840e wrote:when i visited GW pt admitted students session, they said that pt students grades are considered within the entire 1L class in terms of rank. They don't distinguish that you might be number 1 or 80 within the part time program... it is how you fall in terms of the overall class. By the time you graduate, the people that transferred into the ft would be compared to the people graduating with them... and the people who remained in the pt program (and obviously took longer) would be compared with rank to the group/year of people they graduate with.



Oh wow, that sucks, so even though I have less time in the day/to dedicate I have to make the same grade the FT students do?


At GW 9/10 of the PT students don't even work, so those who do are fucked. And those who don't dominate. Further, the PT students share two classes with FT students.

Just saying.


All of that scares the crap out of me. I'm in at GMU, WL at GW and WL at GULC. My job is really flexible for time, which will help. But is very big on my production, if that falters, I am unemployed. Ah well, we will wait and see. I have to deposit at GMU anyways tomorrow, so I'll ask how they do it.

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Re: Really dumb curve question

Postby Patriot1208 » Thu Apr 14, 2011 1:28 pm

zreinhar wrote:
Patriot1208 wrote:
zreinhar wrote:
Patriot1208 wrote:Wrong, it isn't a curve, it's a distribution. Meaning the median will be a certain grade, say a b, and then the whole class will be fit into that distribution. You are ranked 1 through whatever, and then the median person is put at whatever grade, and then a certain percentage will be assigned each letter grade.


But doesnt that mean that many people will be at one position? Say at that B? And what about people who ahve the same grades or nearly identical?

sure but the distribution over multiple classes makes individuals distinguish themselves so it doesn't form like a curve would


I was more referring to the all powerful 1L grades

Yes they are fit to a distribution, not curved

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Wholigan
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Re: Really dumb curve question

Postby Wholigan » Thu Apr 14, 2011 7:12 pm

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Last edited by Wholigan on Fri Apr 15, 2011 9:43 pm, edited 1 time in total.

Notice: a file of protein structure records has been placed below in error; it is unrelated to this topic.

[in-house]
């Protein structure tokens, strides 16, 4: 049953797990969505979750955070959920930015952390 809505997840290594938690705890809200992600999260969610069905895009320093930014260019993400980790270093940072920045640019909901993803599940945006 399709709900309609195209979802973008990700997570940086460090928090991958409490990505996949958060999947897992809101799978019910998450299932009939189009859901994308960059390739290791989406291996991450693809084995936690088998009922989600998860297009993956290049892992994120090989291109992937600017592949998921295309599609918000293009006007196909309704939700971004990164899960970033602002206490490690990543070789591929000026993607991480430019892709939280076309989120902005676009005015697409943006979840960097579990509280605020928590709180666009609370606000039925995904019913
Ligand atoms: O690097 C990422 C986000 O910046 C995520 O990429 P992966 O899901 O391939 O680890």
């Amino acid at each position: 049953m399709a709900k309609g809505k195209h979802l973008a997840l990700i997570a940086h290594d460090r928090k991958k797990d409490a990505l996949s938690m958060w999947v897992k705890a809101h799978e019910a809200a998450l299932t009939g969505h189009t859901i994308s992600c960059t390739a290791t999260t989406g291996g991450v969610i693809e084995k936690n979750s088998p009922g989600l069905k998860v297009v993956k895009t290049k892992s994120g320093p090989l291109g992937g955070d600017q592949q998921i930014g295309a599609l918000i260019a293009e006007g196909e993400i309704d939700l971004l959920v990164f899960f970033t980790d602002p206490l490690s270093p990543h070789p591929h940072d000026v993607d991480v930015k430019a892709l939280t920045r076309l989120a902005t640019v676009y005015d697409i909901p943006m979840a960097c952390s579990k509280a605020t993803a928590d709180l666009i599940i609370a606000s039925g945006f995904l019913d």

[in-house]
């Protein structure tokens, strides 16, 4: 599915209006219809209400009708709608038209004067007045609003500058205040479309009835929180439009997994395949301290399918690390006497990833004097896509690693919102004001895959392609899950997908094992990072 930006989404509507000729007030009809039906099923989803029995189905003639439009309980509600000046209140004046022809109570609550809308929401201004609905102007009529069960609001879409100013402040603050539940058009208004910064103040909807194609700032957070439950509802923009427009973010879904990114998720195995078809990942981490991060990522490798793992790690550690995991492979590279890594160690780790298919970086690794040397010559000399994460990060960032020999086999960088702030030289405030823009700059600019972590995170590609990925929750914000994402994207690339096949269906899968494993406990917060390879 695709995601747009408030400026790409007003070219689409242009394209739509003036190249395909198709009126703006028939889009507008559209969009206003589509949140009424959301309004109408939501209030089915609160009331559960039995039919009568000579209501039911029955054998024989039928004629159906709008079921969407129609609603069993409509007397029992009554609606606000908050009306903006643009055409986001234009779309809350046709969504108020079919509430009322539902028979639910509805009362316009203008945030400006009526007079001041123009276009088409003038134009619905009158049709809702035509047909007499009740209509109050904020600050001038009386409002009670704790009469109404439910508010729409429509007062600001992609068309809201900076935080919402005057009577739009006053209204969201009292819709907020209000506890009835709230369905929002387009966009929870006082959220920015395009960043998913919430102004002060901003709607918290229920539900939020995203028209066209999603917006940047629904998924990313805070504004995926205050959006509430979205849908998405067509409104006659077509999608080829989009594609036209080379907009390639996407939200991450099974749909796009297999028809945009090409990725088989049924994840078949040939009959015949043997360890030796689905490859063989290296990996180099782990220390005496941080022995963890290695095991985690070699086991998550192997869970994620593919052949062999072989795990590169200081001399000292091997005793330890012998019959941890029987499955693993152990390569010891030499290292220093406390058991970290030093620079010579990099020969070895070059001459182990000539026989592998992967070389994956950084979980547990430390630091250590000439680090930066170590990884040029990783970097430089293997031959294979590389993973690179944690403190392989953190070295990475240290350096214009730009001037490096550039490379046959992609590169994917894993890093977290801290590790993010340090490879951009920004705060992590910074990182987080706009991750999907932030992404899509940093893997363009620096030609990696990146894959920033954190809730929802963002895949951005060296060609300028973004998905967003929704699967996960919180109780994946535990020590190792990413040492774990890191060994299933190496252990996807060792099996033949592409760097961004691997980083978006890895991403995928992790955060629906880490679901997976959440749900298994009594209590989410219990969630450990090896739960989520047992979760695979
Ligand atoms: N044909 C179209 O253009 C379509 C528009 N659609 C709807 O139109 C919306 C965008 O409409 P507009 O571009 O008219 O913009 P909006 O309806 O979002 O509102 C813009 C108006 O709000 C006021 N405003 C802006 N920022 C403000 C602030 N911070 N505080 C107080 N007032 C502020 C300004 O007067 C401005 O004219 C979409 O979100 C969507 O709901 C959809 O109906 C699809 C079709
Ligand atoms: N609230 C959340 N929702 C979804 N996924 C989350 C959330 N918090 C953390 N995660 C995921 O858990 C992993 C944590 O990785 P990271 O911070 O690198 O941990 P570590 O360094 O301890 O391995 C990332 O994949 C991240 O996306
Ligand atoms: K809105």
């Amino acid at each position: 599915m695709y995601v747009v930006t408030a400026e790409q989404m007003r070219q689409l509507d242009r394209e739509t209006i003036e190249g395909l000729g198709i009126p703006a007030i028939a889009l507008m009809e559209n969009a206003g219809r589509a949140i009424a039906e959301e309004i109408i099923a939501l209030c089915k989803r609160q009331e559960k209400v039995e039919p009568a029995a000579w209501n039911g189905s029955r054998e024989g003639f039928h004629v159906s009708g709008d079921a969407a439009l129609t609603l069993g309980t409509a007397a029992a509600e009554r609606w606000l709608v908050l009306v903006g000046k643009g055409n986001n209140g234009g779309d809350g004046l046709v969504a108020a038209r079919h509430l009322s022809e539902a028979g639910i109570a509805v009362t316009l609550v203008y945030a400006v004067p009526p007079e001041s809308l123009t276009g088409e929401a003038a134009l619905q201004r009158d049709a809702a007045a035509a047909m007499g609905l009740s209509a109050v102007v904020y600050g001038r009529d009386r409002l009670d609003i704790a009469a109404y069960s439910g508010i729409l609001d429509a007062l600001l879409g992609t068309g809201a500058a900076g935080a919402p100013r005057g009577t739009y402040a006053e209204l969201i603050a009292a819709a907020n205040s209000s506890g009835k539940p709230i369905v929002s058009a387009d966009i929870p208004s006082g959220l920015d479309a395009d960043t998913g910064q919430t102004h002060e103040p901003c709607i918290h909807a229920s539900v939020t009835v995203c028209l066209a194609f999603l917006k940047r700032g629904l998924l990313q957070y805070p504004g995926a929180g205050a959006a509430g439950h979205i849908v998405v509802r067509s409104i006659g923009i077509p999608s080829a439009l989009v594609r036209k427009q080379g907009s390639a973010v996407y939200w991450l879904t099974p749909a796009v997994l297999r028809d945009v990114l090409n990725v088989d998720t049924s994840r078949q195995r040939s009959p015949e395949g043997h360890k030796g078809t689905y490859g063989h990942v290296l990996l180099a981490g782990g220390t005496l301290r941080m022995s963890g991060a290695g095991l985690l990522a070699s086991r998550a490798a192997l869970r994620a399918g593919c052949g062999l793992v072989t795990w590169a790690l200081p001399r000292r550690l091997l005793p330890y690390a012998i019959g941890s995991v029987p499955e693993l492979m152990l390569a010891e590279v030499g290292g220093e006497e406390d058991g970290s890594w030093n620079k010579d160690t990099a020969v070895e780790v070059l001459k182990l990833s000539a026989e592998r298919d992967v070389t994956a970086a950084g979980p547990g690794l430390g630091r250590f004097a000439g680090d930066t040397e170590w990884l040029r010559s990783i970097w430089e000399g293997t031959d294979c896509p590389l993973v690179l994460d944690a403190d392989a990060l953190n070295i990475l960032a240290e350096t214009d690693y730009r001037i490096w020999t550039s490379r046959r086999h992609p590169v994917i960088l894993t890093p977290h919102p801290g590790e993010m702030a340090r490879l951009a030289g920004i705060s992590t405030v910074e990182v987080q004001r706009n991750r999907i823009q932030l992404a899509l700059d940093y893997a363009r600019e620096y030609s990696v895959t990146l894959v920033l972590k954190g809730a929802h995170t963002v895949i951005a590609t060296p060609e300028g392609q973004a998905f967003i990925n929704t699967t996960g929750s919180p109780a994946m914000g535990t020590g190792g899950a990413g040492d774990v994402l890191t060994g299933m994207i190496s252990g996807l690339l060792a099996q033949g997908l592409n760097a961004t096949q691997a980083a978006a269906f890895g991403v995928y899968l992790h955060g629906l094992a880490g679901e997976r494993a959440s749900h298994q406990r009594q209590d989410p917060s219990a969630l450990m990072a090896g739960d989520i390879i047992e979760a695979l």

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drdolittle
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Re: Really dumb curve question

Postby drdolittle » Thu Apr 14, 2011 7:40 pm

Patriot1208 wrote:Wrong, it isn't a curve, it's a distribution. Meaning the median will be a certain grade, say a b, and then the whole class will be fit into that distribution. You are ranked 1 through whatever, and then the median person is put at whatever grade, and then a certain percentage will be assigned each letter grade.

Not wrong. You've just described what a curve represents in layman's terms. It's a distribution graphed. A continuous probably (normal) distribution graphed forms a bell shaped curve. Distribution / curve are effectively synonymous in this context.

But your description of how letter grades are practically assigned is right on.

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Re: Really dumb curve question

Postby Lawquacious » Thu Apr 14, 2011 7:56 pm

drdolittle wrote:
Patriot1208 wrote:Wrong, it isn't a curve, it's a distribution. Meaning the median will be a certain grade, say a b, and then the whole class will be fit into that distribution. You are ranked 1 through whatever, and then the median person is put at whatever grade, and then a certain percentage will be assigned each letter grade.

Not wrong. You've just described what a curve represents in layman's terms. It's a distribution graphed. A continuous probably (normal) distribution graphed forms a bell shaped curve. Distribution / curve are effectively synonymous in this context.